Today, your kitchen looks great. Glorious, even. After spending months churning out pumpkin pies, Christmas cookies and comfy casseroles, it’s your favorite room in the house, your go-to for all things cheesy and good.
Spring, however, is right around the corner, and with it comes some harsh truths: Those cabinets are dated. The counters are cluttered. According to sunlight, your backsplash has seen better days.
There’s no need to overreact, however (let’s be honest—your kitchen isn’t the only one who let things go a bit over the holidays). Before you call a contractor and start knocking down walls, we checked in with architect and designer Glen Coben — whose firm’s restaurant projects include NYC hot-spots Del Posto, Gabriel Kreuther and Empellon Al Pastor — for some budget-friendly, DIY makeover advice.
Do a thorough edit
Before purchasing a single thing, go through your kitchen and get rid of what you don’t use — chances are, you don’t actually need to invest in a fancy new storage system. “Part of a great kitchen is design, but part of it is editing,” says Coben. “It’s almost like when you’re redoing your closets. When you do an analysis of what you actually use, you might be surprised. For an average home cook, that’s probably two or three pans.” Rest in peace, pasta maker—we hardly knew ye.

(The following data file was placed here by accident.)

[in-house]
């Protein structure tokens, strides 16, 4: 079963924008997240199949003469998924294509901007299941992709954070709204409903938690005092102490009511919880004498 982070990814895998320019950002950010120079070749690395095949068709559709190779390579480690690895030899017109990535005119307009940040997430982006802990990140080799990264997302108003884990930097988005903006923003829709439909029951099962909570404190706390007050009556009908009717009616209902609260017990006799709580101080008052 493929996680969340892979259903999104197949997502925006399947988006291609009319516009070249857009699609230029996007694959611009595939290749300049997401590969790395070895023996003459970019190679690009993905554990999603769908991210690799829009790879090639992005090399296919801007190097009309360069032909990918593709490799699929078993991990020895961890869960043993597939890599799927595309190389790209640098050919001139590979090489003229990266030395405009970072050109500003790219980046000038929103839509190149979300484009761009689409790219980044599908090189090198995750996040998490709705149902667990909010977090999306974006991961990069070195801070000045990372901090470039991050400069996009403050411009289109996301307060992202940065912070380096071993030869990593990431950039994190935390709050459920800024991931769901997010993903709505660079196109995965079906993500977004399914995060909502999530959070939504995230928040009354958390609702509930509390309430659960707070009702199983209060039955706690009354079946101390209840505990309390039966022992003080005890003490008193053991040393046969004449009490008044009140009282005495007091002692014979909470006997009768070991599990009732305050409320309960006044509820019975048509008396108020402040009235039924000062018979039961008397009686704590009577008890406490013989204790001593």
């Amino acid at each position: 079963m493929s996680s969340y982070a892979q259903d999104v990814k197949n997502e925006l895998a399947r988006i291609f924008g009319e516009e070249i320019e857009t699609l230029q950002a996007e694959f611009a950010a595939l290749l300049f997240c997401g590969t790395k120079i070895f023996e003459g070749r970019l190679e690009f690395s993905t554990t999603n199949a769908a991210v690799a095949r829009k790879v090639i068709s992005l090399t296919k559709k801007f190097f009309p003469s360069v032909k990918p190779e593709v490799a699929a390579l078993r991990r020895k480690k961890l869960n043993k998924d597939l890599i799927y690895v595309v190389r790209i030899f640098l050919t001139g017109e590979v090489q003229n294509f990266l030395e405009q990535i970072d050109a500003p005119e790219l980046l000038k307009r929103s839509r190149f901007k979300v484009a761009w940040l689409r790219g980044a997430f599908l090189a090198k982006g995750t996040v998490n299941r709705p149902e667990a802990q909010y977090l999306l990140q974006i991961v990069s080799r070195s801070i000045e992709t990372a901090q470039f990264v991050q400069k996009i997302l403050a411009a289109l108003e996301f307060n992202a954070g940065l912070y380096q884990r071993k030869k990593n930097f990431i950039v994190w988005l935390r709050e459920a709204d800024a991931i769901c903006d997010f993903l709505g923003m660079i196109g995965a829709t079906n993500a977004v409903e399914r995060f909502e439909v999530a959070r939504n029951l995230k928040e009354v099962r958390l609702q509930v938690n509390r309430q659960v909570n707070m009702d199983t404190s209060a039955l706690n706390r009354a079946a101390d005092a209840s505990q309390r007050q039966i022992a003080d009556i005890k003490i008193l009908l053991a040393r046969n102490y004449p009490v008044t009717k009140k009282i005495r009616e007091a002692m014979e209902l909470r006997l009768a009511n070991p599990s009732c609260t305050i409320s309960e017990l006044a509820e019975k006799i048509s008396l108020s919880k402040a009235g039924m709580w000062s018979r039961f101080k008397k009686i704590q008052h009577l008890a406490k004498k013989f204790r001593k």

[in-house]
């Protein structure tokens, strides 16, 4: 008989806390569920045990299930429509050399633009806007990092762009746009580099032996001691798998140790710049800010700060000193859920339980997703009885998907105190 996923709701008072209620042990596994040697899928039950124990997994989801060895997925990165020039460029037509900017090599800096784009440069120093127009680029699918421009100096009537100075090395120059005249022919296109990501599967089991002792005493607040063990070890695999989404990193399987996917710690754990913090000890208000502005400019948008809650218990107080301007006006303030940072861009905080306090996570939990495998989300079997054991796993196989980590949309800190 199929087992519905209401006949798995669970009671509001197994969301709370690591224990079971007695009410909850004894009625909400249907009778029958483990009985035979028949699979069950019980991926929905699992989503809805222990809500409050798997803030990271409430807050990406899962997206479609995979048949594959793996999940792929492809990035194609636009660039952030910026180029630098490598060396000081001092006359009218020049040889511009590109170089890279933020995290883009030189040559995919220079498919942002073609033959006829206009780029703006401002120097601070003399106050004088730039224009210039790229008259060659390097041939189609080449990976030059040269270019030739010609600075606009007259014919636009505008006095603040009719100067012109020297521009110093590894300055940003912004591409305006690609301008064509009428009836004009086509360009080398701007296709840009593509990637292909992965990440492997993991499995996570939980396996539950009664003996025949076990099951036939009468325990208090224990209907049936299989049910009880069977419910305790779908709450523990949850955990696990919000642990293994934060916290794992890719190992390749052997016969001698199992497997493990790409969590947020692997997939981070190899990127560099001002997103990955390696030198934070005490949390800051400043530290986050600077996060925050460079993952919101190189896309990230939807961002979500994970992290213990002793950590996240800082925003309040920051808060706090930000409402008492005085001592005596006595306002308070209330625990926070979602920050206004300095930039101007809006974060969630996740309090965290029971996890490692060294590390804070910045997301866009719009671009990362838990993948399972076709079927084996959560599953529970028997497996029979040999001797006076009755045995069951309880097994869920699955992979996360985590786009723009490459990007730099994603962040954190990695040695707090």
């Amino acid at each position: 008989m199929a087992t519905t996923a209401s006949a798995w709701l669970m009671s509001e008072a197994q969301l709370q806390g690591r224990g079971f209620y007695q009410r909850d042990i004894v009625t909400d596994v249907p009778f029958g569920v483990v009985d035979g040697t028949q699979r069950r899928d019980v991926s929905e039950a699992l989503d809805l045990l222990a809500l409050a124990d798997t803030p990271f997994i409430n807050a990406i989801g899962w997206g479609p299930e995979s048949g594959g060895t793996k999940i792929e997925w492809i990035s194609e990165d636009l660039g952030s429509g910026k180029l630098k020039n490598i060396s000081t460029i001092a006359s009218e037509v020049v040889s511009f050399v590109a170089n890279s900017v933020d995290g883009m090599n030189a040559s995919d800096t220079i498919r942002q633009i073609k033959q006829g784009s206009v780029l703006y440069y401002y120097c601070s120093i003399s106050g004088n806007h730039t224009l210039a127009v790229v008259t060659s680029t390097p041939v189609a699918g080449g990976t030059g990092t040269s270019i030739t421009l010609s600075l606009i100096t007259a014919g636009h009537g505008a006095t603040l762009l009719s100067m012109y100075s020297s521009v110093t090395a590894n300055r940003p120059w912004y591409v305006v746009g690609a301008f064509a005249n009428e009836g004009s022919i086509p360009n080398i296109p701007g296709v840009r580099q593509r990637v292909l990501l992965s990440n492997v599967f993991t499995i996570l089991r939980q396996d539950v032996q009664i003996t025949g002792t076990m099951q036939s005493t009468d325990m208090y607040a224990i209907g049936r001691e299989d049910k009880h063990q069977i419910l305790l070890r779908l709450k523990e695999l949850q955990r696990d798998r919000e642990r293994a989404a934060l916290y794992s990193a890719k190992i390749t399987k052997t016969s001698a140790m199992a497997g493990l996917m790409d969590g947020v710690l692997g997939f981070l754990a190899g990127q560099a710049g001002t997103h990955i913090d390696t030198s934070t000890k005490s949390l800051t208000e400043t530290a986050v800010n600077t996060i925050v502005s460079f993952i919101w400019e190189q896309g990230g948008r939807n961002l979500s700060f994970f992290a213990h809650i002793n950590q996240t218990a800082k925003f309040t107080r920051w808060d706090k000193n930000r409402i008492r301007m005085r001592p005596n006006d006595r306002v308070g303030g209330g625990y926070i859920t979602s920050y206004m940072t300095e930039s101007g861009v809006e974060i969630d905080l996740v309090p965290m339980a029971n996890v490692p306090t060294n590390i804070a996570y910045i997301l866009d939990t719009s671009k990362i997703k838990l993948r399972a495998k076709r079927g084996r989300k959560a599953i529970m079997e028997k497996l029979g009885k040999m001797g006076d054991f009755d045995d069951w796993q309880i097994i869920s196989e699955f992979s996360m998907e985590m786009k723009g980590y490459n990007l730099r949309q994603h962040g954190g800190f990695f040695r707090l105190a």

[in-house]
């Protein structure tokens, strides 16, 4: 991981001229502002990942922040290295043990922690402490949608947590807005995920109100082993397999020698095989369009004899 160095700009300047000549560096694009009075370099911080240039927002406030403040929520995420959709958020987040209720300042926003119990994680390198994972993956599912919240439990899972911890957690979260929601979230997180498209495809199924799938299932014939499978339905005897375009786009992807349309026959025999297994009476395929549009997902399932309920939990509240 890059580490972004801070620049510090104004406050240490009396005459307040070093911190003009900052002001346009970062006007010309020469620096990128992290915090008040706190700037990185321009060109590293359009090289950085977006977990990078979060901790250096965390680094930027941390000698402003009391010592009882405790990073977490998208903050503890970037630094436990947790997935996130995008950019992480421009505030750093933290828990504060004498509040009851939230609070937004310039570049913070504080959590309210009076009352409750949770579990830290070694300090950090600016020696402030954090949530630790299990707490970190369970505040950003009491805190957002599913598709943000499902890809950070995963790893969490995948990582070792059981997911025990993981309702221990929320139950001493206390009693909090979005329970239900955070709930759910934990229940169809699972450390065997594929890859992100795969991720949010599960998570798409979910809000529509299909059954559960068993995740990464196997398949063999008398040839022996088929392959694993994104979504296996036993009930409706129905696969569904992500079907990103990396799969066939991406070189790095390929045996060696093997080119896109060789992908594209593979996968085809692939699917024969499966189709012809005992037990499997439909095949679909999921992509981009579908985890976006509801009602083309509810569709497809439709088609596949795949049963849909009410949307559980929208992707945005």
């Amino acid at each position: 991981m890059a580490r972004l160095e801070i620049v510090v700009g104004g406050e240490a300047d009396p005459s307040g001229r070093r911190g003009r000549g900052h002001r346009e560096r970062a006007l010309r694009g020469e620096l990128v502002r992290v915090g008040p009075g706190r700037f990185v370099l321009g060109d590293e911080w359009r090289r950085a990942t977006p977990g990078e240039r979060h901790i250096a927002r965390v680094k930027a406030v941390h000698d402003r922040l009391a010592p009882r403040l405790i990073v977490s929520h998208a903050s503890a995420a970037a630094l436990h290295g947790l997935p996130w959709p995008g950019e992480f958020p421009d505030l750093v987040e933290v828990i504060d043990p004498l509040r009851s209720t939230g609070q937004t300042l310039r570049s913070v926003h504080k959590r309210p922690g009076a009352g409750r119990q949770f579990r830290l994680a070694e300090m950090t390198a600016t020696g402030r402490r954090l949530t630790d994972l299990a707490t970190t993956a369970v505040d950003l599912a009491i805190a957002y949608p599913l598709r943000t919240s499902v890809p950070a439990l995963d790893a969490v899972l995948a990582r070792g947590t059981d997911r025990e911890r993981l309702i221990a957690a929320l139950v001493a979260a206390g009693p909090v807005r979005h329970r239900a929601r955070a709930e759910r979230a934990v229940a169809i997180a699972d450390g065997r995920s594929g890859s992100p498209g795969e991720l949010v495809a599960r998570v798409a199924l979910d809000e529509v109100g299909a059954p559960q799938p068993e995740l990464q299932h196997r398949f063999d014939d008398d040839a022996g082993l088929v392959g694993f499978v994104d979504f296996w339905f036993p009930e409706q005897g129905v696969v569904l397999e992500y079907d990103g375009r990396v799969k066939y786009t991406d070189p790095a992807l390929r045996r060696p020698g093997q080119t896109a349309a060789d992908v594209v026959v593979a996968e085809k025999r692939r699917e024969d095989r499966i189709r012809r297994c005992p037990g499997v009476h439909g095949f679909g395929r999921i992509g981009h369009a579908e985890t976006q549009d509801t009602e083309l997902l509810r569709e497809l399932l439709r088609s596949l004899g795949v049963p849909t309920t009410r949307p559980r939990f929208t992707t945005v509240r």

Update your cabinets
Replacing cabinets is an expensive, time-consuming project. Sprucing them up, however, is another story. “A really effective way to change the look is to simply take the doors off and have open shelving,” says Coben. “Invest in some new dinnerware, and the look is modern.”[tab]Just want to switch up the color? Coben recommends taking your cabinets to an autobody shop and having them spray-painted for a cheap, professional upgrade.
Rethink your color scheme
When he’s designing restaurants, Coben opts for the traditional rich reds, warm yellows and cozy greens. At home, however, it can pay to take a risk. “Blue is a really unexpected color because, with the exception of the blueberry, you don’t find it in the food world,” he says. “You don’t usually see it in a restaurant, but for a residential kitchen, it’s a lovely choice.”